December 9th dawned promisingly enough, a cool grey day heralding the Yorkshire Derby between Boro and Leeds United. It was an important match not only in its context as a derby game but because Leeds were challenging for top place in the Second Division. As such it was of course an all ticket affair, Leeds receiving an allocation of about 2,000 tickets for the away section in the Clive Road corner. The demand for tickets outweighed the allocation and in an effort to support their team Leeds supporters bought tickets for the home Holgate End. It is not an uncommon practise, though one that is discouraged by the police and club alike.
Before kick off these stray supporters were removed and placed in the North East Corner. However, once the game had begun some supporters were transferred into the Clive Road corner, already filled to its maximum allocation. At around 3:30 a surge in this section caused pressure at the front of this terrace and resulted in a number of supporters being crushed against the fence. Fortunately the alert action of the police, stewards and the fans themselves mean that no one was seriously injured.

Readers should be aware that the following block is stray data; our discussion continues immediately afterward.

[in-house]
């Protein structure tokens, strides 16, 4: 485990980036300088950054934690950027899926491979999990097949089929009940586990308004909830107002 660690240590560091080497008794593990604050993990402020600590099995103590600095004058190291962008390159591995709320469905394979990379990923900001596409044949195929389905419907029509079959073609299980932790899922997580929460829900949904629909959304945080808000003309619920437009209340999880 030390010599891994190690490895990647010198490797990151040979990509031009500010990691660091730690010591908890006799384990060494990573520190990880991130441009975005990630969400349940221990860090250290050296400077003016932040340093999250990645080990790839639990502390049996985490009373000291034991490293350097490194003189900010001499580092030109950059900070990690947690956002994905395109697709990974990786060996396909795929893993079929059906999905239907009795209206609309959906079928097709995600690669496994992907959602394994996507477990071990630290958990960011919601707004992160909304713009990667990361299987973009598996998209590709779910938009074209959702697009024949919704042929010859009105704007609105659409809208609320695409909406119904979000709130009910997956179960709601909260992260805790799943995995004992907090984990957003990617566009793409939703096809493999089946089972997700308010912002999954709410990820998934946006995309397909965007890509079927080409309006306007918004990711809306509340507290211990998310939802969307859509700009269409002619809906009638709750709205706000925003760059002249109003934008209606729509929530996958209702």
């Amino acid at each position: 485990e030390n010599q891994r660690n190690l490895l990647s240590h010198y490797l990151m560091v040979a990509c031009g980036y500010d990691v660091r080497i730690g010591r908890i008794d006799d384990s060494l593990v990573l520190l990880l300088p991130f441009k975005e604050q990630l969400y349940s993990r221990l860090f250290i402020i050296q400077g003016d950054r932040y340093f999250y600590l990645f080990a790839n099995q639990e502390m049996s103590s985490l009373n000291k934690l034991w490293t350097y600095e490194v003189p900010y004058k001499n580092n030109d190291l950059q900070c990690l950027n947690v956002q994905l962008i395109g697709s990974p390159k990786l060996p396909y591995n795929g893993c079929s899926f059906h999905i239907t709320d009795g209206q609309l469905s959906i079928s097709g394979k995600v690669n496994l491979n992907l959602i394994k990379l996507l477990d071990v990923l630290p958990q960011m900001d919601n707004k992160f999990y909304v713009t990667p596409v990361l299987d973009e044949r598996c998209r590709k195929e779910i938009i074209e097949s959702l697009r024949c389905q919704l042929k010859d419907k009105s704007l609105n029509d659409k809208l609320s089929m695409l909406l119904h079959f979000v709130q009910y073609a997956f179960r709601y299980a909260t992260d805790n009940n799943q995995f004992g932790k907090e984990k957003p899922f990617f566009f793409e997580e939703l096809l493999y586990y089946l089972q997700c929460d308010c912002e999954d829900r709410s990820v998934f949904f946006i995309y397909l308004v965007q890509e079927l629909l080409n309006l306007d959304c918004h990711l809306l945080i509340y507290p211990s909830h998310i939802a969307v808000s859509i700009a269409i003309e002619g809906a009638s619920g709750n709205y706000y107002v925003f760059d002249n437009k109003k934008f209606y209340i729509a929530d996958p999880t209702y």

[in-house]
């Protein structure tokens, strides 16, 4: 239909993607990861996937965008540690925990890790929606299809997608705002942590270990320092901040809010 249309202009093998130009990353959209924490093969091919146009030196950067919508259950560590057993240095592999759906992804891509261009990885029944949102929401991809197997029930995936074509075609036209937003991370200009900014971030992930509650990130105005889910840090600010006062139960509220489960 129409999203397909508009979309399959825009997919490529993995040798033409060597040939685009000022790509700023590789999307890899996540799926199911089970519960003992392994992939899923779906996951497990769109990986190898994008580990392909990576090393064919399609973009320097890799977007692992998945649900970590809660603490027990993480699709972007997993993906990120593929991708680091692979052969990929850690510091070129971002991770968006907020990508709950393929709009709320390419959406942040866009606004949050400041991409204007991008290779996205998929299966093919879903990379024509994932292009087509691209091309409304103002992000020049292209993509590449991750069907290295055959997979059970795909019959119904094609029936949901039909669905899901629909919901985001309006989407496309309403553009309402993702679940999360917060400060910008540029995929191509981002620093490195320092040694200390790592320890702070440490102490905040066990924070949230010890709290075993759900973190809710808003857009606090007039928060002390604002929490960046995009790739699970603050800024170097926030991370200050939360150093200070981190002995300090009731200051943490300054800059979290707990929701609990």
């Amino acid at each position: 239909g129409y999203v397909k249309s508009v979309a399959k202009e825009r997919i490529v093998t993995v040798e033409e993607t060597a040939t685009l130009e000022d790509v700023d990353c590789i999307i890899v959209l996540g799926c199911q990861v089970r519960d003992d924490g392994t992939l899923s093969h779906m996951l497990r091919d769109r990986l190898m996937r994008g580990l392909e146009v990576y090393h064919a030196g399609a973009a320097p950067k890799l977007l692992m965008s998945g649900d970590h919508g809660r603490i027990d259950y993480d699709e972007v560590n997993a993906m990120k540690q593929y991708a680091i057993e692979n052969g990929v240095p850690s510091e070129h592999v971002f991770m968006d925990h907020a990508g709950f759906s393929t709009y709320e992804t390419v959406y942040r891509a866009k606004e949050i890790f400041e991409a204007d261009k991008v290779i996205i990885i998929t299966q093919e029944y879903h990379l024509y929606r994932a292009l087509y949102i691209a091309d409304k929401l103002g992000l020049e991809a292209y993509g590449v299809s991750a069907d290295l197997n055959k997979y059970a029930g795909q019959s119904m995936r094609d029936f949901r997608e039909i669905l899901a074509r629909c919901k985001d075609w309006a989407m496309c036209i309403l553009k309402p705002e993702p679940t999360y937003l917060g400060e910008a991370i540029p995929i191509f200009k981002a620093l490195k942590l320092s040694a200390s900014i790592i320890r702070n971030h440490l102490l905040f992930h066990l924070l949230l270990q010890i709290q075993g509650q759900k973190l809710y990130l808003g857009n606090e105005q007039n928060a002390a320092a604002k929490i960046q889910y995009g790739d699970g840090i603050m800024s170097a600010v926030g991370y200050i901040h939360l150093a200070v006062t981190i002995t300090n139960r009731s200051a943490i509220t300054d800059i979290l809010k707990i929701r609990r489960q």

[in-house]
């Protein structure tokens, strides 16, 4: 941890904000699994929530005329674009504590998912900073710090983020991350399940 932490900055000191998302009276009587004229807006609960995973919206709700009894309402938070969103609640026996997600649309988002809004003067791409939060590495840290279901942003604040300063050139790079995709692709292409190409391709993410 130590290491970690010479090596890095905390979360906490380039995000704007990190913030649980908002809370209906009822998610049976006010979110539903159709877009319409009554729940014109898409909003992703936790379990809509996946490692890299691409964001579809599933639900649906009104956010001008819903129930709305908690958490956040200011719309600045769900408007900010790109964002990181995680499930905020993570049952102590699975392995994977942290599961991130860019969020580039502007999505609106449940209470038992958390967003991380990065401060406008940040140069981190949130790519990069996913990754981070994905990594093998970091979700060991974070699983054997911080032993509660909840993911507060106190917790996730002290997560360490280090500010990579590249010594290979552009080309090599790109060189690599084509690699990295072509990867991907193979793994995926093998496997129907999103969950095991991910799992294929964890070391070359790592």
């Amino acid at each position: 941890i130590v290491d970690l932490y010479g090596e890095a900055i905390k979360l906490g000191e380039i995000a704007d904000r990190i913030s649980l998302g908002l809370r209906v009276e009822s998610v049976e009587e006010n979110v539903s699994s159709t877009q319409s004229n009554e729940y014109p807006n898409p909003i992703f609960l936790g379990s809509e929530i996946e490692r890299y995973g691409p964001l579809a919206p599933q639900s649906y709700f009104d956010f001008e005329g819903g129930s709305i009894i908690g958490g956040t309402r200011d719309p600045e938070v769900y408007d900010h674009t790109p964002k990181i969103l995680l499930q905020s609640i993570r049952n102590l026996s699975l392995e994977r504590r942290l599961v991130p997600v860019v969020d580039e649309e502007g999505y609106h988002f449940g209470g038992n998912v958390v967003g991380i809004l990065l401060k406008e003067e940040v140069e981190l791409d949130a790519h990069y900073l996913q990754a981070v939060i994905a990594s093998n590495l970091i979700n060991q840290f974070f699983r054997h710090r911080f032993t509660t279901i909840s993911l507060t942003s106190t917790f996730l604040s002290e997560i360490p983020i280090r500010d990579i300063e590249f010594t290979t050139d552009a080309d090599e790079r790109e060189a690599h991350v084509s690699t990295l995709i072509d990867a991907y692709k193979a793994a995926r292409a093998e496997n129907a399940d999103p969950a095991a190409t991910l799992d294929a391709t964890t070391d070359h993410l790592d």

In the days following the event the usual inquests took place in an attempt to apportion blame. The police admitted allowing “extra” supporters into the Clive Road corner and the emergency services commented on the danger of the spiked top fences. Middlesbrough Football Club refused to accept any responsibility for the events. In the end no conclusions were reached but the burden of the blame seemed to be lumped on the behaviour of the supporters. On December 14th the Football Club announced that by 1992 Ayresome Park would be an all-seater stadium.
“The decision will not be reconsidered” – Keith Lamb.
Quite how the club has come about making this decision I do not know, it certainly wasn’t in consultation with supporters, but then when has the club ever showed any concern for it’s devoted followers.